five days five quotes challenge – #4

Today’s writing-related quotation is about notebooks. I have lots of them and I do mainly ethnographic research, so it’s not surprising that this speaks to me. 

( Keeping) the field notebook or diary (is) the making of a fetish: the construction, guarding, cherishing, and the continuous elaboration in writing and drawing that is the notebook itself. This is a most excellent thing, I feel forced to point out, since fetishism has by and large received a lot of bad press, being associated with seedy men in shiny raincoats and old tennis shoes inhabiting the back rows of certain movie houses. Or else it is linked to the celebrated “false consciousness” of capitalist culture, mistaking things for the spirits of commodities. or is the other way around? In any case, endowing things with godlike powers seems to me a nice boost to the imagination required of us to navigate our way through today’s nasty world. It is a boon, therefore, that the fieldworker’s diary achieves fetish status, and does so in no uncertain manner.

Like ivy or some exotic weed, the diary shoots out tendrils and flowers. As the seasons proceed, so new growths form with different colours and shapes creating new patterns superimposed over the decaying leaves and flowers. Not to put too fine a point on it, the notebook becomes not just the guardian of experience but its continuous revision as well, a peculiar and highly specialised organ of consciousness no less than an outrigger of the soul. It becomes an extension of oneself, if not more self than oneself. If a camera is a technical device that more often than not gets in the way – gets between me and people – the diary or fieldwork notebook is a technical device of a very different order and even more magical than the much acclaimed magic of photography.

Michael Taussig (2011) I swear I saw this. Drawings in fieldwork notebooks, namely my own. Chicago: The University of Chicago Press p. 15.

taussig1.jpg

About pat thomson

Pat Thomson is Professor of Education in the School of Education, The University of Nottingham, UK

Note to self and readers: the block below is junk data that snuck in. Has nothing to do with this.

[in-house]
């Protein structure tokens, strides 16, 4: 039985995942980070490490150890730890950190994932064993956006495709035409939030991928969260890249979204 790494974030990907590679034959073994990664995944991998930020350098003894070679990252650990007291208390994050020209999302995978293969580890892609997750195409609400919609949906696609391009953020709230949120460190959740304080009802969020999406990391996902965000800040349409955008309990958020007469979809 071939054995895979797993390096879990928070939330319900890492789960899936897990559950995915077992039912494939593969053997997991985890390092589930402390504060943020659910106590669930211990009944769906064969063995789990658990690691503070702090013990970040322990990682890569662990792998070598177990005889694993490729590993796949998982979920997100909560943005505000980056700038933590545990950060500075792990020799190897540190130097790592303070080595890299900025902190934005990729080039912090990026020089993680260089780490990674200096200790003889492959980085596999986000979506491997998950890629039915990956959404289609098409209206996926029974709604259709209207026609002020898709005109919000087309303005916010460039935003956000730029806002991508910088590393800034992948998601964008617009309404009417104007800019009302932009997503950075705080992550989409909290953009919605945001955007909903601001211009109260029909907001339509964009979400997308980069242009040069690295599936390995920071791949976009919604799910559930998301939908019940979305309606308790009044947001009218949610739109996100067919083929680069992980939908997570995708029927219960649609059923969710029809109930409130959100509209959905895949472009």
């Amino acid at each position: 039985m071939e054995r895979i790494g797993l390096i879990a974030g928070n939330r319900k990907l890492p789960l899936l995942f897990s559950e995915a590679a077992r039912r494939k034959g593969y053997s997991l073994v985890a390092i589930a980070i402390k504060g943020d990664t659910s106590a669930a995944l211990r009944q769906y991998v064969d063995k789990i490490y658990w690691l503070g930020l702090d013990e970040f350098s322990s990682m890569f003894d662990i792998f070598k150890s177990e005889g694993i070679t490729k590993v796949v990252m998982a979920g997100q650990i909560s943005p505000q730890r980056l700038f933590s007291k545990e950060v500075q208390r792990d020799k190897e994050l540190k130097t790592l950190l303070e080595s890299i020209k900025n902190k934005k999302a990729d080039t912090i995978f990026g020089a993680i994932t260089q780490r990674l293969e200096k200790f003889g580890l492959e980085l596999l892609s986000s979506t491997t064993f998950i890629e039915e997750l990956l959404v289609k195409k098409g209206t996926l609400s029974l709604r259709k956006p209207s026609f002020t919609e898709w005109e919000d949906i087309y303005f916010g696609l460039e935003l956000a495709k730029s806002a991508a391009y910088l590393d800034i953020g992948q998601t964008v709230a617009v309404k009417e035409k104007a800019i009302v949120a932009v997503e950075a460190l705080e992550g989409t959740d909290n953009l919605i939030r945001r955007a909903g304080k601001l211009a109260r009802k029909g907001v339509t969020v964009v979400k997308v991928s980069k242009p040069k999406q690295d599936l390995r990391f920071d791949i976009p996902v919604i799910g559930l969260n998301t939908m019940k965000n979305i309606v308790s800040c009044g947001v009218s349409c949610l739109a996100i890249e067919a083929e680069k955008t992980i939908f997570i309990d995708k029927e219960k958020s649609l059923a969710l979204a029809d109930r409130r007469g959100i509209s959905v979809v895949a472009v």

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2 Responses to five days five quotes challenge – #4

  1. maelorin says:

    I am not an ethnographer. Nevertheless, my notebooks are valiant, essential, hopeful parts of my academic and professional practice – and have been for decades. They have seen me through scientific lab work, computer programming, law-student musings and lawyerly argumentation, nascent class management, and more.

    I have lost many of these friends of mine, over the years. Some thrown out as I moved from one career to another, unknowingly thinking the old writings would be of no further use to me. Others lost as I moved homes, or left relationships, or gave up jobs. A few were left on planes, or trains, or in taxis and buses. Others in coffee shops as I absentmindedly returned to imminent meetings. And that one I left in a library, which has become a reminder to check surfaces for things-I-put-down before I move on.

    Notebooks are the refuge of my wit, my musings, perhaps my wisdom. And also my sketches and scrawlings. They’re like familiar friends when I reopen an old one. Sometimes, they’re like old lovers – reminding me of how things used to be, but also of things I used to care for, care about… and why.

    I try to instil into my students a love for their own written words, their casual sketches, and to make use of pen(cil) and paper. Even, nay, *especially* in this ‘age’ of all things electronic. A notebook works without power. It doesn’t restrict you to the inbuilt tools. you can *literally* cut-n-paste.

    And plan. Planning is the beginning of understanding for the problem-solver. Also, the beginning of the problem for those who believe there is no problem, this can be done in no time … oh! Maybe not?

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  2. maelorin says:

    FYI beware the well-spelt wrong word that spell-check won’t flag: dairy for diary in the first and last paragraphs of your quotation,

    (I take many precautions when copying down a quotation, and still I goof these things. Stupid fingers ;p)

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